• Brian Sackinsky 1995 Topps

The price ones may never ever get completed. Most aren’t too bad but the 1962 Camilli rookie will always be beyond what I want to spend. The ones that haven’t turned up through searching are a more interesting bunch. The Mayberry Jr. Phillies card will likely be hard to track down. The other three though are a pretty random reflection of how certain things can just be not available.

The 1997 Finest Ed Sprague is one of the few cards I have from this set. I don’t really get the Finest ethos. It’s nice thick stock and super shiny; it just doesn’t move me. I’m tempted to peel the protective film layer off except I don’t trust it to not ruin the card after decades of being affixed.

The most interesting thing about this for me is how the back of the card notes that this is a “common.” I know, I know, Topps used to do this all the time with how it numbered sets and gave star players the “hero numbers” ending in 0 or 00. But there’s something about writing “common” on the card itself that really bothers me in that it feels incredibly artificial.

And my first sample of Topps Fire. Like Finest, this is another set I’ve had an immediate “not for me” response to even though I’m happy to get samples here and there so I can inspect them.

Fire actually looks much much better in person that it does in images. There’s more depth in the colors and printing than what comes across on screen and the card itself feels more consistent in its design than the trainwreck feel I get looking at images online.

Am I going to go go out and try to get more of these? No. The idea of looking through a binder of these kind of gives me hives. But Fire and Finest both work in small doses to add a little variety to the binder and I very much appreciate that.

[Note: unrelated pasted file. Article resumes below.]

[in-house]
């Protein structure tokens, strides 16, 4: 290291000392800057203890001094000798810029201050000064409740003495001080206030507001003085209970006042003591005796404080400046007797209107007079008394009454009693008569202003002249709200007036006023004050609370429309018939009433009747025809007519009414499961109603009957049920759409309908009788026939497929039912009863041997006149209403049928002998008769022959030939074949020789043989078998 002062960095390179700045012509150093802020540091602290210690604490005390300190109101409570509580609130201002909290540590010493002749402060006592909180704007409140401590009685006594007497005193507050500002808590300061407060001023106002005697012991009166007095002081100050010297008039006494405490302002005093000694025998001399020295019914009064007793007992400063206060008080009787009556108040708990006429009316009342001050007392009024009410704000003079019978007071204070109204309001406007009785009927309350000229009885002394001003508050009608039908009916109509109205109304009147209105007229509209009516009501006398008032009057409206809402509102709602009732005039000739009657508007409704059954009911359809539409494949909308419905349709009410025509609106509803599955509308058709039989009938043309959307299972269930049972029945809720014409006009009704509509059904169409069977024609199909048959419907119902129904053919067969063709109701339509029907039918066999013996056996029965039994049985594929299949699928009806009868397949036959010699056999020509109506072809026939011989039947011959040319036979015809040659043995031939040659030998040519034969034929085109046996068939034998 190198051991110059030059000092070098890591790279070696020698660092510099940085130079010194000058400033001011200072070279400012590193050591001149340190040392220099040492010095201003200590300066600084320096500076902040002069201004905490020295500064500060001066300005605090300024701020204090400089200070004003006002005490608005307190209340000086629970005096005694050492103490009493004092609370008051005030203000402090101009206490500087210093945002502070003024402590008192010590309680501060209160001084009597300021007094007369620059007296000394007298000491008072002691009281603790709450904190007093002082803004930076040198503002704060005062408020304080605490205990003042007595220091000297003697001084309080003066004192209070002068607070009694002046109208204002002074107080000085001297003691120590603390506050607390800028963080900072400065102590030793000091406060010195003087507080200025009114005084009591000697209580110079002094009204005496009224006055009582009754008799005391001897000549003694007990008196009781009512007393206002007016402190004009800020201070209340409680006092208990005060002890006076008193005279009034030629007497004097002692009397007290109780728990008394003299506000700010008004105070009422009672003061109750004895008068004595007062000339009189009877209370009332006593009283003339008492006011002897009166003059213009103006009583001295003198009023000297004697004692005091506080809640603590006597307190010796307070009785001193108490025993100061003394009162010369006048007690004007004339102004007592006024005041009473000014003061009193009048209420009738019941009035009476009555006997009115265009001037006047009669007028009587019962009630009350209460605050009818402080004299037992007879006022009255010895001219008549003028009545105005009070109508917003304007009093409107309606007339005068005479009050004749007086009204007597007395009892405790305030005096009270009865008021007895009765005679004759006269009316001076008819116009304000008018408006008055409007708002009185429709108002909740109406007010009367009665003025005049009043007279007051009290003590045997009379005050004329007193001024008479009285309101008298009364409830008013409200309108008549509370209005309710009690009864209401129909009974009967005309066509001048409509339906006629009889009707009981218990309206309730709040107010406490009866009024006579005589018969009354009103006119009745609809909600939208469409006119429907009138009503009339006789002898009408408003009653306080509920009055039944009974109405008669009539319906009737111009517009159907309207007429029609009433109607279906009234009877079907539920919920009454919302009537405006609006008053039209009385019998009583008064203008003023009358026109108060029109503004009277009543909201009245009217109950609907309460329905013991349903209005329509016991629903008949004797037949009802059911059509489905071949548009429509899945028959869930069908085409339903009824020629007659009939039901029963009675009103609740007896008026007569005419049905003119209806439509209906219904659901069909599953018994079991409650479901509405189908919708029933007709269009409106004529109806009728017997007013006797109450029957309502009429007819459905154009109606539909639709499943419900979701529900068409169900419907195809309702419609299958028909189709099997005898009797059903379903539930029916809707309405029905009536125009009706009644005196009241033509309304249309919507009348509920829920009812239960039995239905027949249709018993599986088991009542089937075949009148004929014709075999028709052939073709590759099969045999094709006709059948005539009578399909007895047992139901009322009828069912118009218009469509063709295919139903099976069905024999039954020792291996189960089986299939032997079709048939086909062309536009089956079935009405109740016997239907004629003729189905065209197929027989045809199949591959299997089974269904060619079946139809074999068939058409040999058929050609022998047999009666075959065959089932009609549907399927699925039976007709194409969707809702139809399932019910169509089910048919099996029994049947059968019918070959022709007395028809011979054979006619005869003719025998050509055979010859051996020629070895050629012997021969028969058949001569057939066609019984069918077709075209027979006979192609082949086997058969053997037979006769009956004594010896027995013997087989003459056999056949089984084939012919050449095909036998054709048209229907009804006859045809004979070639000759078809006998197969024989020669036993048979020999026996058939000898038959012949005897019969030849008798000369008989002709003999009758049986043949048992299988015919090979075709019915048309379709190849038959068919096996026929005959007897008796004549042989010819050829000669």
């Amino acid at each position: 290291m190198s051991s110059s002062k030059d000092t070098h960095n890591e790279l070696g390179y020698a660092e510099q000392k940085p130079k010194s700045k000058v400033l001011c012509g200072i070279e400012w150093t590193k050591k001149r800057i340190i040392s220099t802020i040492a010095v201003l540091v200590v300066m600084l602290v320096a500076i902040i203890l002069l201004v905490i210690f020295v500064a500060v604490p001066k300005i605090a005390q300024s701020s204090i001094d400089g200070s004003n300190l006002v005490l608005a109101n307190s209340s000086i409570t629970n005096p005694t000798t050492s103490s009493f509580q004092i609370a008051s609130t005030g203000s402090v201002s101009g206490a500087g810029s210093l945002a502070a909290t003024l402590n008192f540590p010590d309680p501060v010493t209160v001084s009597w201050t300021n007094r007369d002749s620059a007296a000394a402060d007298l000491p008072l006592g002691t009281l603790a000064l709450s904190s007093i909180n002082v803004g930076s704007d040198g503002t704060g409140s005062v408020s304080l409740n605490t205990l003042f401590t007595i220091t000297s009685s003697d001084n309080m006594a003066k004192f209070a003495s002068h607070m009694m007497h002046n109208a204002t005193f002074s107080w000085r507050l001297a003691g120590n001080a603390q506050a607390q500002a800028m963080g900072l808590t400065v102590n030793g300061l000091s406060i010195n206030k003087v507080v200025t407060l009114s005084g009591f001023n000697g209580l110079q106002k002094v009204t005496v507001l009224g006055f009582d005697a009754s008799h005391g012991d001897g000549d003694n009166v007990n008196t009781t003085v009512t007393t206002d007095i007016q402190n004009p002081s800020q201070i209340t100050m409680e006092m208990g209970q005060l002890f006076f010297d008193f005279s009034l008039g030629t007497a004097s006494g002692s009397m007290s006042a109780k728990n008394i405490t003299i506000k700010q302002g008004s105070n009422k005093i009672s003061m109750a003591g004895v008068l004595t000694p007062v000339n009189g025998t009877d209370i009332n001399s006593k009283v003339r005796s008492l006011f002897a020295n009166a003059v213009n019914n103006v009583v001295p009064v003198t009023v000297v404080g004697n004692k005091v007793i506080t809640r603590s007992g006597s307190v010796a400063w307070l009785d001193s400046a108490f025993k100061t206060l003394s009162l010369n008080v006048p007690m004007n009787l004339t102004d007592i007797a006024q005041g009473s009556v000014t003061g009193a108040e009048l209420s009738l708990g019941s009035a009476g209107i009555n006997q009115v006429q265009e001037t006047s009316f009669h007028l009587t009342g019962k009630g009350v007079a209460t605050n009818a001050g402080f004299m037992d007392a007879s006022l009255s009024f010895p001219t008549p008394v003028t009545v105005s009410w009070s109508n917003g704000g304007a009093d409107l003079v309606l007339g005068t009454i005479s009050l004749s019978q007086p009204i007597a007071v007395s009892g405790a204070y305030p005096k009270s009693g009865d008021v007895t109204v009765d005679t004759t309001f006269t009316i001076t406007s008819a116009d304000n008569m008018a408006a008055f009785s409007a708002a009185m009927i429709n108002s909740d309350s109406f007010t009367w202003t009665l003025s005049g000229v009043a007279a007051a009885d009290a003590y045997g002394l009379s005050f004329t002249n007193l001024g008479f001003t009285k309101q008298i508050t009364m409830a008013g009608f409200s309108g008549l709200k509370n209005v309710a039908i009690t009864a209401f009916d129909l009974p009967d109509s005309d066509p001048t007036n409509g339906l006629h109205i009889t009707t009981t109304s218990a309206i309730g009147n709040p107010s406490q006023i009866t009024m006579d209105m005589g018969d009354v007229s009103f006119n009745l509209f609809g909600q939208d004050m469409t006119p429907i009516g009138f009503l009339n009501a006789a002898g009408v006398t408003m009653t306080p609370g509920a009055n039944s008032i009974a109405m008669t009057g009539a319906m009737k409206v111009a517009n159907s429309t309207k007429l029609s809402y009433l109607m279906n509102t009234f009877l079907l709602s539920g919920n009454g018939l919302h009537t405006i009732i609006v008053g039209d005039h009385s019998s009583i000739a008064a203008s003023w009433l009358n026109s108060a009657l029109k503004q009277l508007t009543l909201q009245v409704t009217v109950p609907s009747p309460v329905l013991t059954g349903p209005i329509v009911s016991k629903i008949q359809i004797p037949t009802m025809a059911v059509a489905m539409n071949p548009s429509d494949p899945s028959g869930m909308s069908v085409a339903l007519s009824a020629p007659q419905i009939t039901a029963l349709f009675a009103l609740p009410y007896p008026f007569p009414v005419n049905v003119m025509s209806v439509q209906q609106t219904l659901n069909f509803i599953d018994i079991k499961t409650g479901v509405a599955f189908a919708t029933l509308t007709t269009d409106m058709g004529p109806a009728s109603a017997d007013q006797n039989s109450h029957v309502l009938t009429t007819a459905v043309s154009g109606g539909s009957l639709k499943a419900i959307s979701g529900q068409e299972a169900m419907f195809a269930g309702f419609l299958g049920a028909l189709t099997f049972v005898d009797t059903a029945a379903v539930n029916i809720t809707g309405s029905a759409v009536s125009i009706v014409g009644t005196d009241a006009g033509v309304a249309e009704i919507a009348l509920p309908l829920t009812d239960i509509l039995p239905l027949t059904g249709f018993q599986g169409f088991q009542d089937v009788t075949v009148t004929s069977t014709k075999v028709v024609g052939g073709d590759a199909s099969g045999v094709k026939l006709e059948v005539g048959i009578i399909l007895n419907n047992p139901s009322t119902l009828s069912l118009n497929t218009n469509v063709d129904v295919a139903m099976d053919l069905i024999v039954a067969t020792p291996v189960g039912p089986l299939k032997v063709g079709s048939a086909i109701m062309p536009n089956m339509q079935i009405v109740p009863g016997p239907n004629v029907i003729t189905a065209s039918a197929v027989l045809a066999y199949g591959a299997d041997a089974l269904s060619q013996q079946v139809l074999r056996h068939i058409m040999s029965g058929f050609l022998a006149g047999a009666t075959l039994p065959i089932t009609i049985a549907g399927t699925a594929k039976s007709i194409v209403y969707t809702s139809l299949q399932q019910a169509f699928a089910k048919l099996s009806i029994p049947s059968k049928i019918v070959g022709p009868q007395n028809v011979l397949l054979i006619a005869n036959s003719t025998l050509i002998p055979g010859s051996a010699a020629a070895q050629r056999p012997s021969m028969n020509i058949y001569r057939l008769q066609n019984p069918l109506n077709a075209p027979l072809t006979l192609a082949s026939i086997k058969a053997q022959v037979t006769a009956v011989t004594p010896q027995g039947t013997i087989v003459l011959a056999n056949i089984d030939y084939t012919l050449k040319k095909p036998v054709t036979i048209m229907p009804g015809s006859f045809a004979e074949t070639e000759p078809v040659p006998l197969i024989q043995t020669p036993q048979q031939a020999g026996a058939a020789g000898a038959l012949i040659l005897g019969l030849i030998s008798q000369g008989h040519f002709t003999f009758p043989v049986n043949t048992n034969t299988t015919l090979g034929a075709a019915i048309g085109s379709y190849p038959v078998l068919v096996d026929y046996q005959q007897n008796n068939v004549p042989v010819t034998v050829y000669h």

Thanks Marc! These were worth waiting for.

Satchell Paige

About a week and a half ago I got a random notification from my blog* from Jason (@HeavyJ28) saying that he wanted to send me a card that I’d mentioned I should make a note to look for. Late last week the plain white envelope arrived.

*Though to be fair, ALL notifications from my blog are random and unexpected.

Jason’s relatively new to Twitter but was a blogger before then. He’s a Dodgers fan but we won’t hold that against him. Heck, living out here in Yankeesland now means I’ll take any National League or West Coast support I can find.

The card in question was a 1993 Topps Archives Satchell Paige. The real-deal 1953 card is one of my favorites. Artwork is nice. St. Louis Browns satisfies my desire to have cards from non-existent teams. And Paige is one of the singularly most-interesting baseball characters ever—which makes this card one of those that’ll always be out of my price range.

The Archives card though is a perfectly acceptable substitute. Sure it’s not vintage but it also means I don’t have to freak out about it being protected. And I’m sure my kids will love to see it since the eldest is a huge fan of Dan Gutman’s Baseball Card Adventures and so is fully invested in Satchell’s mythology.

Jason also included a handful of Giants cards from the set. The Willie Mays is another beauty which I’ll never own. The Hoyt Wilhelm is great too as he’s a player with a big cult following. Monte Irvin is a personal favorite of mine (along with Hank Thompson for integration reasons). I actually have Irvin’s 1953 card as well and it’s fun to compare the two and see what’s lost or gained in the reproductions.

And there were a couple other randoms in the envelope. The 1973 Kingman is a nice classic 1970s look. The Bobby Bonds Jr, while technically a Padres card, is fun for a couple reasons. First, as a Bay Area native, it’s fun to see the Cañada College uniform on a baseball card. Also, I have fond memories of watching Bonds Jr play at San José later on in the 1990s. There was always lots of buzz whenever he was announced though even then I felt sorry for the guy for having to try and follow in both is father’s and brother’s footsteps.

Thanks for the mailing Jason!